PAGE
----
And yet, though I am more at ease, I am far from well: I have been some time writing this letter; but I hope I shall send you, soon, a more chearful one.

Adieu, my sweet friend. I entreat you not to acquaint even your dear mother with this affair; Lord Orville is a favourite with her, and why should I publish that he deserves not that ho nour?

LETTER XV. Evelina in continuation.

YOU will be again surprised, my dear Maria, at seeing whence I date my letter: but I have been very ill, and Mr. Villars was so much alarmed, that he not only insisted upon my accompanying 91 Mrs. Selwyn hither, but earnestly desired she would hasten her intended journey.

We travelled very slowly, and I did not find myself so much fatigued as I expected. We are situated upon a most delightful spot; the prospect is beautiful, the air pure, and the weather very favourable to invalids. I am already better, and I doubt not but I shall soon be well; as well, in regard to mere health, as I wish to be.

I cannot express the reluctance with which I parted from my reverend Mr. Villars: it was not like that parting which, last April, preceded my journey to Howard Grove, when, all expectati on and hope, tho' I wept, I rejoiced, and though I sincerely grieved to leave him, I yet wished to be gone: the sorrow I now felt was unmixed with any livelier sensation; expectation was vanished, and hope I had none! All that I held most dear upon earth, I quitted, and that upon an errand to the success of which I was totally indifferent, the re-establishment of my health. Had it been to have seen my sweet Maria, or her dear mo ther, I should not have repined.

Mrs. Selwyn is very kind and attentive to me. She is extremely clever; her understanding, in deed, may be called masculine; but, unfortu nately, her manners deserve the same epithet; for, in studying to acquire the knowledge of the other sex, she has lost all the softness of her own. In regard to myself, however, as I have neither courage nor inclination to argue with her, I have never been personally hurt at her want of gentle ness; a virtue which, nevertheless, seems so es sential a part of the female character, that I find myself more awkward, and less at ease, with a woman who wants it, than I do with a man. She is not a favourite with Mr. Villars, who has often 92 been disgusted at her unmerciful propensity to sa tire: but his anxiety that I should try the effect of the Bristol waters, overcame his dislike of committing me to her care. Mrs. Clinton is also here; so that I shall be as well attended as his ut most partiality could desire.

I will continue to write to you, my dear Miss Mirvan, with as much constancy as if I had no other correspondent; tho', during my absence from Berry Hill, my letters may, perhaps, be shortened on account of the minuteness of the journal which I must write to my beloved Mr. Villars: but you, who know his expectations, and how many ties bind me to fulfil them, will, I am sure, rather excuse any omission to yourself, than any negligence to him.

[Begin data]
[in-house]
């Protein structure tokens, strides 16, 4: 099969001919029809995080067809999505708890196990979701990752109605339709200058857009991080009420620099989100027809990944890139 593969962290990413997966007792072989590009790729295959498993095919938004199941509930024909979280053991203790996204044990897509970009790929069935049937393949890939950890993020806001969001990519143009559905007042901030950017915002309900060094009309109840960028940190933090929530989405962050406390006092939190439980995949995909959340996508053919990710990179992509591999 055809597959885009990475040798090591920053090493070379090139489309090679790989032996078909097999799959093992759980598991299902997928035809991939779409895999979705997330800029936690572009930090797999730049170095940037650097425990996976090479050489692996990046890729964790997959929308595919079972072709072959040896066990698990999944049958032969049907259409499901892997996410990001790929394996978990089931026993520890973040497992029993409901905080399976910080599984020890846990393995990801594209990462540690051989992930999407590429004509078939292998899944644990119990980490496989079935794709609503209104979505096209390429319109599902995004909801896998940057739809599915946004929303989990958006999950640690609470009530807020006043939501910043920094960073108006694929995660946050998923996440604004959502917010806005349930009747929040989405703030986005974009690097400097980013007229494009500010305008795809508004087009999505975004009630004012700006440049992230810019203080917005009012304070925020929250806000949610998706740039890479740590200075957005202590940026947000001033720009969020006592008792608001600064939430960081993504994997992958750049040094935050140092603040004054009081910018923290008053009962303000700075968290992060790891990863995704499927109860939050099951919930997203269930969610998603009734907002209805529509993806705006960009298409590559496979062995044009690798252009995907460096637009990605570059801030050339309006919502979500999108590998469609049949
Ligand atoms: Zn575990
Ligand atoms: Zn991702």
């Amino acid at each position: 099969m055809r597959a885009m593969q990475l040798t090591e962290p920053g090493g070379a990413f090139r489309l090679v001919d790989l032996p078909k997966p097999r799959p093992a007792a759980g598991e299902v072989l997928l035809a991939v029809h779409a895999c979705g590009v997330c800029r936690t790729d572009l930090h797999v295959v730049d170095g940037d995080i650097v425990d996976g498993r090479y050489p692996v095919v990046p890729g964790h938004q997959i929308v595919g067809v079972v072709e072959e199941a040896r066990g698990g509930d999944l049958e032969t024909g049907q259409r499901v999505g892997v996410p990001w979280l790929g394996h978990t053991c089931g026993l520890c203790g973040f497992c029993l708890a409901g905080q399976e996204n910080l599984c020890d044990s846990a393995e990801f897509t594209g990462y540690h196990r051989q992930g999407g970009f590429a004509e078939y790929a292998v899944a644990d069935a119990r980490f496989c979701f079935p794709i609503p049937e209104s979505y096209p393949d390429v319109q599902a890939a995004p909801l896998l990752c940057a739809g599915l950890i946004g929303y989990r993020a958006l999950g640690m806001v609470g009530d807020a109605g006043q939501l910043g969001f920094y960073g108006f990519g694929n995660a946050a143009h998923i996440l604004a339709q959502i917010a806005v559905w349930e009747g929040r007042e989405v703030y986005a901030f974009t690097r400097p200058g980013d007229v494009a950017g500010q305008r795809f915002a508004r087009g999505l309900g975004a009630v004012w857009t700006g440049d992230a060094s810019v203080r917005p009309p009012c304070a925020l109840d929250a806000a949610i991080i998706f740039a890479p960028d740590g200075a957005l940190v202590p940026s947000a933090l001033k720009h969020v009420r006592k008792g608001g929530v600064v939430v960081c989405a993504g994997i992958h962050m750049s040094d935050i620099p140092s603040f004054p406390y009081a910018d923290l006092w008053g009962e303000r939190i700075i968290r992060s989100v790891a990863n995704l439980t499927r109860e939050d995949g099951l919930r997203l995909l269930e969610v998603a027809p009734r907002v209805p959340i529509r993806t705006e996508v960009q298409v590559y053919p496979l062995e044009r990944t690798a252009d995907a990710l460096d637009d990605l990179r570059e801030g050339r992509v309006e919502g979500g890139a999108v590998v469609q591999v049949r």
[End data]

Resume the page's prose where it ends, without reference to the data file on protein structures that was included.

LETTER XVI. Evelina to the Rev. Mr. Villars.

THE first fortnight that I passed here, was so quiet, so serene, that it gave me reason to expect a settled calm during my stay; but if I may now judge of the time to come, by the present state of my mind, the calm will be succeeded by a storm, of which I dread the violence!

This morning, in my way to the pump-room, with Mrs. Selwyn, we were both very much in commoded by three gentlemen, who were saun tering by the side of the Avon, laughing and talking very loud, and lounging so disagreeably that we knew not how to pass them. They all three fixed their eyes very boldly upon me, al ternately 93 looking under my hat, and whispering one another. Mrs. Selwyn assumed an air of un common sternness, and said, "You will please, gentlemen, either to proceed yourselves, or to suffer us."

"Oh! Ma'am," cried one of them, "we will suffer you, with the greatest pleasure in life."

"You will suffer us both, " answered she, "or I am much mistaken; you had better, therefore, make way quietly, for I should be sor ry to give my servant the trouble of teaching you better manners."

Her commanding air struck them, yet they all chose to laugh, and one of them wished the fellow would begin his lesson, that he might have the pleasure of rolling him into the Avon; while ano ther, advancing to me with a freedom that made me start, said, "By my soul, I did not know you!—but I am sure I cannot be mistaken;—had not I the honour of seeing you, once, at the Pantheon?"

I then recollected the nobleman who, at that place, had so much embarrassed me. I courtsied without speaking. They all bowed, and making, though in a very easy manner, an apology to Mrs. Selwyn, they suffered us to pass on, but chose to accompany us.

"And where," continued this Lord, "can you so long have hid yourself? do you know I have been in search of you this age? I could nei ther find you out, nor hear of you; not a crea ture could inform me what was become of you. I cannot imagine where you could be immured. I went to two or three public places every night, in hopes of meeting you. Pray did you leave town?"

"Yes, my Lord."

94 "So early in the season!—what could possibly induce you to go before the birth-day?"

"I had nothing, my Lord, to do with the birth-day."

"By my soul, all the women who had, may rejoice you were away. Have you been here any time?"

"Not above a fortnight, my Lord."

"A fortnight!—how unlucky that I did not meet you sooner! but I have had a run of ill luck ever since I came. How long shall you stay?"

"Indeed, my Lord, I don't know."

"Six weeks, I hope; for I shall wish the place at the devil when you go."

"Do you, then, flatter yourself, my Lord," said Mrs. Selwin, who had hitherto listened in si lent contempt, "that you shall see such a beauti ful spot as this when you visit the dominions of the devil?"